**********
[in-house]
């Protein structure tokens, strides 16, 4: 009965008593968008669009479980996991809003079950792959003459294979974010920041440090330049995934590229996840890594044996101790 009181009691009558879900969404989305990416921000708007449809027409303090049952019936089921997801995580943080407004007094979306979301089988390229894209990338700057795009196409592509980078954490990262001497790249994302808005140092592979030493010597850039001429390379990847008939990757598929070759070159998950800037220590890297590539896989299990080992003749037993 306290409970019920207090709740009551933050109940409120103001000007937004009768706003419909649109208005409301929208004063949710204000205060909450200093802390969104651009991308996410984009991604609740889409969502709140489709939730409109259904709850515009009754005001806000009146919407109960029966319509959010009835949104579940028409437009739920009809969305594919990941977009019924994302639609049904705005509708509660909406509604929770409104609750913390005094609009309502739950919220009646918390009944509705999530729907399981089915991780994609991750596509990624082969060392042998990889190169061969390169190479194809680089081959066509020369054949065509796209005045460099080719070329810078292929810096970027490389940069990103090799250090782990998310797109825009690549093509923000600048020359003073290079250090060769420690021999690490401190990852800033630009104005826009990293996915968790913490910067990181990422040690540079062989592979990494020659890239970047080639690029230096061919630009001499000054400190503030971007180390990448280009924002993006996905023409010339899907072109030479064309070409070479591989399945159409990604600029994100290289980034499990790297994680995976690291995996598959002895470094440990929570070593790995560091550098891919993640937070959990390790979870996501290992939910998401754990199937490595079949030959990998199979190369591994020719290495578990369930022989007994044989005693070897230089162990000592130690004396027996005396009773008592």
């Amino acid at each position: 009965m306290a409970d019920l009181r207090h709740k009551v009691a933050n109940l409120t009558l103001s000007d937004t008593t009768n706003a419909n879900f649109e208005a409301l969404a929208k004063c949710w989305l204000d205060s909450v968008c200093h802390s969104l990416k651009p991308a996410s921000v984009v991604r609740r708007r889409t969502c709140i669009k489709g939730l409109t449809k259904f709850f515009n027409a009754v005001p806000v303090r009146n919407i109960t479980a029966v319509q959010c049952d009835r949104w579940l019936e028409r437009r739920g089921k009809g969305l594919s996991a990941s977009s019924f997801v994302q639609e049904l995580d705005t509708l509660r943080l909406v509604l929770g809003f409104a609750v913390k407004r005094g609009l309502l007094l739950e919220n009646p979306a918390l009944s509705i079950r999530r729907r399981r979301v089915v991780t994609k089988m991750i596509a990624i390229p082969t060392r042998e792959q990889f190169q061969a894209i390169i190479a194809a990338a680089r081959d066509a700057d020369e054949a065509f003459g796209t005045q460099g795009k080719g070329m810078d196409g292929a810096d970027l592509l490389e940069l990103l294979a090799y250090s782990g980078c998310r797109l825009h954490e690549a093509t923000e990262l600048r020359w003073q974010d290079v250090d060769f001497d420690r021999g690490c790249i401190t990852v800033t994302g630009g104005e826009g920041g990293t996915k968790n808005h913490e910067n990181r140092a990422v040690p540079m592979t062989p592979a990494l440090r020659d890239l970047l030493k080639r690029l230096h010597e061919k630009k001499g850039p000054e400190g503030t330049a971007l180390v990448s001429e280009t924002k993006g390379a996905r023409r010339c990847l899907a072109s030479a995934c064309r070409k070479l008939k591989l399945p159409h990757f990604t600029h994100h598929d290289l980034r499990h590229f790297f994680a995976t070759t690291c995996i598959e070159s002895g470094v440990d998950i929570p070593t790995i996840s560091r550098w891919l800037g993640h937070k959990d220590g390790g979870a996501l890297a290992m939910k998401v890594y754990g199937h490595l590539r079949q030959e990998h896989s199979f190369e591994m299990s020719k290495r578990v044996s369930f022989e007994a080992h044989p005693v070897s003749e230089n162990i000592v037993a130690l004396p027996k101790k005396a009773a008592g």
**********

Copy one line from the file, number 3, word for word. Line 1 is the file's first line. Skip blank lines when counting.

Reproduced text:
């Amino acid at each position: 009965m306290a409970d019920l009181r207090h709740k009551v009691a933050n109940l409120t009558l103001s000007d937004t008593t009768n706003a419909n879900f649109e208005a409301l969404a929208k004063c949710w989305l204000d205060s909450v968008c200093h802390s969104l990416k651009p991308a996410s921000v984009v991604r609740r708007r889409t969502c709140i669009k489709g939730l409109t449809k259904f709850f515009n027409a009754v005001p806000v303090r009146n919407i109960t479980a029966v319509q959010c049952d009835r949104w579940l019936e028409r437009r739920g089921k009809g969305l594919s996991a990941s977009s019924f997801v994302q639609e049904l995580d705005t509708l509660r943080l909406v509604l929770g809003f409104a609750v913390k407004r005094g609009l309502l007094l739950e919220n009646p979306a918390l009944s509705i079950r999530r729907r399981r979301v089915v991780t994609k089988m991750i596509a990624i390229p082969t060392r042998e792959q990889f190169q061969a894209i390169i190479a194809a990338a680089r081959d066509a700057d020369e054949a065509f003459g796209t005045q460099g795009k080719g070329m810078d196409g292929a810096d970027l592509l490389e940069l990103l294979a090799y250090s782990g980078c998310r797109l825009h954490e690549a093509t923000e990262l600048r020359w003073q974010d290079v250090d060769f001497d420690r021999g690490c790249i401190t990852v800033t994302g630009g104005e826009g920041g990293t996915k968790n808005h913490e910067n990181r140092a990422v040690p540079m592979t062989p592979a990494l440090r020659d890239l970047l030493k080639r690029l230096h010597e061919k630009k001499g850039p000054e400190g503030t330049a971007l180390v990448s001429e280009t924002k993006g390379a996905r023409r010339c990847l899907a072109s030479a995934c064309r070409k070479l008939k591989l399945p159409h990757f990604t600029h994100h598929d290289l980034r499990h590229f790297f994680a995976t070759t690291c995996i598959e070159s002895g470094v440990d998950i929570p070593t790995i996840s560091r550098w891919l800037g993640h937070k959990d220590g390790g979870a996501l890297a290992m939910k998401v890594y754990g199937h490595l590539r079949q030959e990998h896989s199979f190369e591994m299990s020719k290495r578990v044996s369930f022989e007994a080992h044989p005693v070897s003749e230089n162990i000592v037993a130690l004396p027996k101790k005396a009773a008592g």